In other words, get an education

February 16, 2007

If universities are to be more than just training institutions, degree courses should contain a foreign-language component, says Bob Brecher

As we all know, the past 20 years have seen a revolution in British higher education. Where going to university was once the preserve of a minority, now it is something for nearly half of all school-leavers.

This revolution has engendered a good deal of debate - admittedly largely vacuous - about why such "widening participation" has had virtually no impact on working-class numbers going to university.

Disconcertingly, this revolution has done nothing to spark discussion about other fundamental questions: what sort of place is a university supposed to be, and what is the difference between being educated and being trained? It is not that there is any lack of sterile talk about the place of "vocational" degrees compared with "academic" ones. The point is that very little real thought is being given to what the difference might be between an educated person and someone who has been merely trained. What is the difference, say, between legal education and legal training, or between medical education and medical training, or between an education and a training in media studies?

So here is one very small contribution. I am not trying to offer any sort of definition of a university education, nor to suggest anything like a sufficient account. I want to draw attention to one element that seems essential: reasonable proficiency in a second language. Why is that so important? Because it is a practical reflection of a deeper, intellectual difference between education and training. Education offers people some insight into the world they inhabit. To be an educated, rather than a well-trained, practitioner of, say, nursing, civil engineering, school teaching or biochemistry, is to be able - and willing - to reflect on how one's practice affects the world, socially, politically, morally and culturally. That is a key difference between, for instance, learning to be a driving instructor and doing a degree in transport studies.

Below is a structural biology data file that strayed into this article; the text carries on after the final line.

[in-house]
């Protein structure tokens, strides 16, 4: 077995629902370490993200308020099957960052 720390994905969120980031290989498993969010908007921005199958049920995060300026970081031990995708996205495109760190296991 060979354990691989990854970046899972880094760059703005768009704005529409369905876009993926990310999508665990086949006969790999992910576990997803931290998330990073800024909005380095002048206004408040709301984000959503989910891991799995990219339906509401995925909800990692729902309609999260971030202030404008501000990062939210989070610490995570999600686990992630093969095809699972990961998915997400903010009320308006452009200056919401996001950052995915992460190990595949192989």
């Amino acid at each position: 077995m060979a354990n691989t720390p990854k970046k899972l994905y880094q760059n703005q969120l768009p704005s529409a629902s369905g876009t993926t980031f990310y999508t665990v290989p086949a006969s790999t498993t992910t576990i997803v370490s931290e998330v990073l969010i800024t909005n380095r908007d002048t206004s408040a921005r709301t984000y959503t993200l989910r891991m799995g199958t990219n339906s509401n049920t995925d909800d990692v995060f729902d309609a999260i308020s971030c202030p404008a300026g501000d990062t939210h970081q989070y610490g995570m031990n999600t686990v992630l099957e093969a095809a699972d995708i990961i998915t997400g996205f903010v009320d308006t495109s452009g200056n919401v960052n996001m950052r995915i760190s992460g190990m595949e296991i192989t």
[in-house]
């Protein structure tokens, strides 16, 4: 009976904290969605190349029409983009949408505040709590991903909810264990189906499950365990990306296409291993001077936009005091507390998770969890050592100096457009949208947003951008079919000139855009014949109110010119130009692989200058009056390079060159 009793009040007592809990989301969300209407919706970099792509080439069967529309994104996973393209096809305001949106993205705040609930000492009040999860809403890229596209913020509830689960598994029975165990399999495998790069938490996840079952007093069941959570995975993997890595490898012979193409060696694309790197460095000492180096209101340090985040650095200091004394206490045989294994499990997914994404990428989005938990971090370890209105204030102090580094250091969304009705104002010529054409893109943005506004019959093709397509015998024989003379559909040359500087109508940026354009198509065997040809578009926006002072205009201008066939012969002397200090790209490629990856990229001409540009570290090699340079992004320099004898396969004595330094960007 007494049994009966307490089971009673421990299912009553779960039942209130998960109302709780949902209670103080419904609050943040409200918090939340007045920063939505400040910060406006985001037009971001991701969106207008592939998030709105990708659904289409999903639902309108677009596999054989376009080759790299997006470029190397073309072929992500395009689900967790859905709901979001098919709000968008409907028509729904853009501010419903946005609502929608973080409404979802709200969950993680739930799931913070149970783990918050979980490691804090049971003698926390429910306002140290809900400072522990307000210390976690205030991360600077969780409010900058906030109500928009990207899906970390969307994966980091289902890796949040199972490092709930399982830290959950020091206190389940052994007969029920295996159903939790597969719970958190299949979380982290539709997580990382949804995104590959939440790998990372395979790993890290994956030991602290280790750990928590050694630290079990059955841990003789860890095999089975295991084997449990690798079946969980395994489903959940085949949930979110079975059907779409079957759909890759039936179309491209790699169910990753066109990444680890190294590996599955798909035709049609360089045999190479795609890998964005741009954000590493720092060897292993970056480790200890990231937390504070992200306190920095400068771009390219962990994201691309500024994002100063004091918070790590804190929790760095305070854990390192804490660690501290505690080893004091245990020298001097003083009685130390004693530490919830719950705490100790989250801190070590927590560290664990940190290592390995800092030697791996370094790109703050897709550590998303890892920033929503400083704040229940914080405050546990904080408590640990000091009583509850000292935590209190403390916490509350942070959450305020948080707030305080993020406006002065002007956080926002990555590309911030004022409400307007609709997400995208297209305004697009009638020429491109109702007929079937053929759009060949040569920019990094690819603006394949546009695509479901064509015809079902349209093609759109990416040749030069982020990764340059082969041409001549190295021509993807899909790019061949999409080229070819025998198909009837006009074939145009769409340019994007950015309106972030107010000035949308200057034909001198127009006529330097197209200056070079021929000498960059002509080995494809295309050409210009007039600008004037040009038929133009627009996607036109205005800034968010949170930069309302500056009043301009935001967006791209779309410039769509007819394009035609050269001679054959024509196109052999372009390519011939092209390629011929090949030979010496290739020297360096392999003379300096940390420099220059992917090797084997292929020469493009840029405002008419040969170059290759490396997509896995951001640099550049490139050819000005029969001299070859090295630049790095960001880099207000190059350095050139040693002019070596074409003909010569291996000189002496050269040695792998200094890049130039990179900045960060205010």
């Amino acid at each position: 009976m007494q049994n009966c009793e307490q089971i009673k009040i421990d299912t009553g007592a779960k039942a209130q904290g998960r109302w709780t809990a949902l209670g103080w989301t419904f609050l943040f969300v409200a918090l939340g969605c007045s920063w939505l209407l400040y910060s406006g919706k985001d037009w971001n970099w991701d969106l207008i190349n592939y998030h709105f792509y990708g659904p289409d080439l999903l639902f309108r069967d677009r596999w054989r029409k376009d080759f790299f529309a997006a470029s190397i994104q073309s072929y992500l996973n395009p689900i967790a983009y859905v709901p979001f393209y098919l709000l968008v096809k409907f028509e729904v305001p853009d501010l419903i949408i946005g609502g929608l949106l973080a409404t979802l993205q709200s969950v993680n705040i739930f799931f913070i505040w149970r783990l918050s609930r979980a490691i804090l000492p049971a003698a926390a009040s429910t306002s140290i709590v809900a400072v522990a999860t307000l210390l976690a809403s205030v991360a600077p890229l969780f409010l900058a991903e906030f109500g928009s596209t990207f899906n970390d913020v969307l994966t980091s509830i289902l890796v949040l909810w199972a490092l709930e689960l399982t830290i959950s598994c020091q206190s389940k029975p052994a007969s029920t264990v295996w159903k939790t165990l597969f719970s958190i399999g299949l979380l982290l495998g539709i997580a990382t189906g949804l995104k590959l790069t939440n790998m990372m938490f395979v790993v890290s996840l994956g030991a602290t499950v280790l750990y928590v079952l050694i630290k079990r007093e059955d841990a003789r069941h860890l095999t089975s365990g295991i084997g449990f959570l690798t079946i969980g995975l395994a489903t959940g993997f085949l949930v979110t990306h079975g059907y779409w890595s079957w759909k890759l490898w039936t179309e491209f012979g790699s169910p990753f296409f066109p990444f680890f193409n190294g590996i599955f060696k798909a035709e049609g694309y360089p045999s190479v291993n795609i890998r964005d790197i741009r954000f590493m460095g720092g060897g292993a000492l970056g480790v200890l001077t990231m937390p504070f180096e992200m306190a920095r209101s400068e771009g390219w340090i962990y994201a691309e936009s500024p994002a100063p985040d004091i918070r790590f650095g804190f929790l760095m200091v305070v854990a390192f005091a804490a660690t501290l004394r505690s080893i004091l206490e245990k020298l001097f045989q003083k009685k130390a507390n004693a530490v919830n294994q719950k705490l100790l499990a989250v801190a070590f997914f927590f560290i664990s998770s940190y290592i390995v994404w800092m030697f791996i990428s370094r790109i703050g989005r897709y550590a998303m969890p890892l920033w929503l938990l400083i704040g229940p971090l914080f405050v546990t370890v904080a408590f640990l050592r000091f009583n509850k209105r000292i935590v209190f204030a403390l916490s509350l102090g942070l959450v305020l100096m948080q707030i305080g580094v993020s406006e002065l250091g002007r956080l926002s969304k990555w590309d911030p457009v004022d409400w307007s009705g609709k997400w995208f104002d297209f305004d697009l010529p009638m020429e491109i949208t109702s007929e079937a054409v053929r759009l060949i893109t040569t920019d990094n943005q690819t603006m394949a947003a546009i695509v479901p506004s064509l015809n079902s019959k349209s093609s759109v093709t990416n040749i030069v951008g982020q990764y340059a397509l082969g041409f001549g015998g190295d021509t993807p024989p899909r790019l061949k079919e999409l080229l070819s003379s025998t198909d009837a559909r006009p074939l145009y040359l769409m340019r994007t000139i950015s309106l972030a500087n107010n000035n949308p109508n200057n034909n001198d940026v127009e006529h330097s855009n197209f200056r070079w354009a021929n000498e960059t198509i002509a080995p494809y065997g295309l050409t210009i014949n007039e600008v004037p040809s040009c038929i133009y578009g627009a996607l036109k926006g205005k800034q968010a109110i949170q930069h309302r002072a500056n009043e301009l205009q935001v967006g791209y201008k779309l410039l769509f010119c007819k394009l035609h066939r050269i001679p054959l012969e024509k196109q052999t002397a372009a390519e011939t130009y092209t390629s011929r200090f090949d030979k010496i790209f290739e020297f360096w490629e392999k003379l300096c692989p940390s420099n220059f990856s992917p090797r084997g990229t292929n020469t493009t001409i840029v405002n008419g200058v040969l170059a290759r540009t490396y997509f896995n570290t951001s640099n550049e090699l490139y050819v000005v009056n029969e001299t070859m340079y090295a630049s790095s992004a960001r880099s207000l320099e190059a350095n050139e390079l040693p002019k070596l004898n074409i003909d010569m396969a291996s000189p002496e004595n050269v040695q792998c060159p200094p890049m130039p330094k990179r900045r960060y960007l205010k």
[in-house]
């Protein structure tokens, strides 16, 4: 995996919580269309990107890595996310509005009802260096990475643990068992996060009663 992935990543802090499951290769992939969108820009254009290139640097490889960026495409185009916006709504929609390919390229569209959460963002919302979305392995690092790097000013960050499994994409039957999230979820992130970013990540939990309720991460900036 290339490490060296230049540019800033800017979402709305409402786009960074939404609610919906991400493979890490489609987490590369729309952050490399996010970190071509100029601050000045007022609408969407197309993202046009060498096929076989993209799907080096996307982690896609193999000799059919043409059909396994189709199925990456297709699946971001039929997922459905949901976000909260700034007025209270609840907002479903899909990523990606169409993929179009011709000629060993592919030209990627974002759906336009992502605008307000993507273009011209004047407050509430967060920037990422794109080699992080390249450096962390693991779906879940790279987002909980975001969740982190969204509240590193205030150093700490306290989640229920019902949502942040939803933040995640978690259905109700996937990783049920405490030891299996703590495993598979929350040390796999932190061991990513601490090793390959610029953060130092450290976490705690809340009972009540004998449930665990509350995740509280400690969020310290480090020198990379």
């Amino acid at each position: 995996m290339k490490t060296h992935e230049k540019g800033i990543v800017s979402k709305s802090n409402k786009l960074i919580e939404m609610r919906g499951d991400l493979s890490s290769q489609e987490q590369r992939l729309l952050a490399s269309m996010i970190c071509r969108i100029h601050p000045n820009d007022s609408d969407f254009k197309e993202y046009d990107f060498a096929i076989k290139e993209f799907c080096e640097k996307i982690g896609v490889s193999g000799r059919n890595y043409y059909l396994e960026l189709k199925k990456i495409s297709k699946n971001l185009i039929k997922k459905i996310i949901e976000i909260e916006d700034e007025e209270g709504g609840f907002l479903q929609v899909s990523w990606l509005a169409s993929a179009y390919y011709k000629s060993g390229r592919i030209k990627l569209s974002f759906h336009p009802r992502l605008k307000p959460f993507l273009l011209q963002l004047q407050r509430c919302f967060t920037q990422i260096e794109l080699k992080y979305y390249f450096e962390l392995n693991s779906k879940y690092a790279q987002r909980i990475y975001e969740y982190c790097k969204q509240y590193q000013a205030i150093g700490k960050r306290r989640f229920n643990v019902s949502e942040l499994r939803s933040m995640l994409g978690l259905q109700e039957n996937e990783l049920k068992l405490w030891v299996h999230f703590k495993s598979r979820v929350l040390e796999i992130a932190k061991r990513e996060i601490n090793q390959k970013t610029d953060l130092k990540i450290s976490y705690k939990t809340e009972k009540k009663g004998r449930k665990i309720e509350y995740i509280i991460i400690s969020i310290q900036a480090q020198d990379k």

But what has a second language to do with education? In much of mainland Europe, the question would be thought otiose. In many countries a PhD in any discipline requires reasonable proficiency in at least one foreign language, and often two. Nor is this merely a reflection of the position of, for instance, English or German as a historical and/or contemporary lingua franca. It reflects something much deeper: the impossibility adequately to reflect on one's own culture and society without the external perspective offered through a facility in the language of another.

Different languages are not simply a matter of attaching different labels to the same items but, crucially, of thinking about the world differently.

The demotion of foreign language learning in schools reflects the UK's increasing intellectual and political isolationism and helps to bring it about. Of course, you can get by in English around much of the world, but getting by is not the point - or at least, it is not so far as education is concerned. So, an illuminating measure of the extent to which training has replaced education in the UK's schools is our boorish monolingualism.

Perhaps one way of doing something about it would be for universities to insist on a foreign language component across all our degree courses. Not only would this make a useful difference lower down the educational ladder, it would also be a fundamental contribution to graduates having, and being seen to have, a university education.

Bob Brecher is reader in moral philosophy at Brighton University.

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